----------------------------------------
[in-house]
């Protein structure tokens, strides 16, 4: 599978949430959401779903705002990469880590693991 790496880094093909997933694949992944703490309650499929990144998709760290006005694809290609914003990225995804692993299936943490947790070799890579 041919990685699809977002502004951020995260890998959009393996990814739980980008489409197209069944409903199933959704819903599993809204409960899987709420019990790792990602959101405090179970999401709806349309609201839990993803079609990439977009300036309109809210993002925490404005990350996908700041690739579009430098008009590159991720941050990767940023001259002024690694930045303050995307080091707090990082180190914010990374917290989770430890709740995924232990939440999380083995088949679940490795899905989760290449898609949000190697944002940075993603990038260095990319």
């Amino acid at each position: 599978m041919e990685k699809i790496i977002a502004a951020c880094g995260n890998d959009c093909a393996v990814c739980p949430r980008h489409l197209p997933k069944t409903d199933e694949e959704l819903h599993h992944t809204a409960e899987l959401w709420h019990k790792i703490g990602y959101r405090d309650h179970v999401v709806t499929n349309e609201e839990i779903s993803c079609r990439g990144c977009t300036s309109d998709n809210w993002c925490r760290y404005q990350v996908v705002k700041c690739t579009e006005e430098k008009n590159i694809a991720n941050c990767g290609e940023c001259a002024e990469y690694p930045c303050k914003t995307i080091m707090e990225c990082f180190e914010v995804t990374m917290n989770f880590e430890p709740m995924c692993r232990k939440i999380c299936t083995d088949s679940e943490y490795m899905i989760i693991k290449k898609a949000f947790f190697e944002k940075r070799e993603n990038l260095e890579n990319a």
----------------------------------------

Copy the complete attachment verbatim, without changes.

[in-house]
């Protein structure tokens, strides 16, 4: 599978949430959401779903705002990469880590693991 790496880094093909997933694949992944703490309650499929990144998709760290006005694809290609914003990225995804692993299936943490947790070799890579 041919990685699809977002502004951020995260890998959009393996990814739980980008489409197209069944409903199933959704819903599993809204409960899987709420019990790792990602959101405090179970999401709806349309609201839990993803079609990439977009300036309109809210993002925490404005990350996908700041690739579009430098008009590159991720941050990767940023001259002024690694930045303050995307080091707090990082180190914010990374917290989770430890709740995924232990939440999380083995088949679940490795899905989760290449898609949000190697944002940075993603990038260095990319």
């Amino acid at each position: 599978m041919e990685k699809i790496i977002a502004a951020c880094g995260n890998d959009c093909a393996v990814c739980p949430r980008h489409l197209p997933k069944t409903d199933e694949e959704l819903h599993h992944t809204a409960e899987l959401w709420h019990k790792i703490g990602y959101r405090d309650h179970v999401v709806t499929n349309e609201e839990i779903s993803c079609r990439g990144c977009t300036s309109d998709n809210w993002c925490r760290y404005q990350v996908v705002k700041c690739t579009e006005e430098k008009n590159i694809a991720n941050c990767g290609e940023c001259a002024e990469y690694p930045c303050k914003t995307i080091m707090e990225c990082f180190e914010v995804t990374m917290n989770f880590e430890p709740m995924c692993r232990k939440i999380c299936t083995d088949s679940e943490y490795m899905i989760i693991k290449k898609a949000f947790f190697e944002k940075r070799e993603n990038l260095e890579n990319a």